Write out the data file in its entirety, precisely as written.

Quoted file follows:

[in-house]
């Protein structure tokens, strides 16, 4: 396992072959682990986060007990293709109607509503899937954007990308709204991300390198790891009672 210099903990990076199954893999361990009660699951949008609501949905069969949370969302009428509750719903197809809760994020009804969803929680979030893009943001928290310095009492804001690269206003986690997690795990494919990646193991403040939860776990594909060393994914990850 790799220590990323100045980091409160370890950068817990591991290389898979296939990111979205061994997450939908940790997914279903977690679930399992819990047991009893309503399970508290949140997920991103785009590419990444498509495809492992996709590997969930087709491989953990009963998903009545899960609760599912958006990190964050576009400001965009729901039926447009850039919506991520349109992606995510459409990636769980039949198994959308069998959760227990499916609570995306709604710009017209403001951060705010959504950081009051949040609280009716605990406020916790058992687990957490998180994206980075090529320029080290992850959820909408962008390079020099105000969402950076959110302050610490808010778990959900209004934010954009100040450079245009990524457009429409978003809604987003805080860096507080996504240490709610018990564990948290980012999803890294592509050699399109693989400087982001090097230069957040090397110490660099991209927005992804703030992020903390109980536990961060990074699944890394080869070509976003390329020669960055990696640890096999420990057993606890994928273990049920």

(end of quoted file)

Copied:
[in-house]
């Protein structure tokens, strides 16, 4: 396992072959682990986060007990293709109607509503899937954007990308709204991300390198790891009672 210099903990990076199954893999361990009660699951949008609501949905069969949370969302009428509750719903197809809760994020009804969803929680979030893009943001928290310095009492804001690269206003986690997690795990494919990646193991403040939860776990594909060393994914990850 790799220590990323100045980091409160370890950068817990591991290389898979296939990111979205061994997450939908940790997914279903977690679930399992819990047991009893309503399970508290949140997920991103785009590419990444498509495809492992996709590997969930087709491989953990009963998903009545899960609760599912958006990190964050576009400001965009729901039926447009850039919506991520349109992606995510459409990636769980039949198994959308069998959760227990499916609570995306709604710009017209403001951060705010959504950081009051949040609280009716605990406020916790058992687990957490998180994206980075090529320029080290992850959820909408962008390079020099105000969402950076959110302050610490808010778990959900209004934010954009100040450079245009990524457009429409978003809604987003805080860096507080996504240490709610018990564990948290980012999803890294592509050699399109693989400087982001090097230069957040090397110490660099991209927005992804703030992020903390109980536990961060990074699944890394080869070509976003390329020669960055990696640890096999420990057993606890994928273990049920």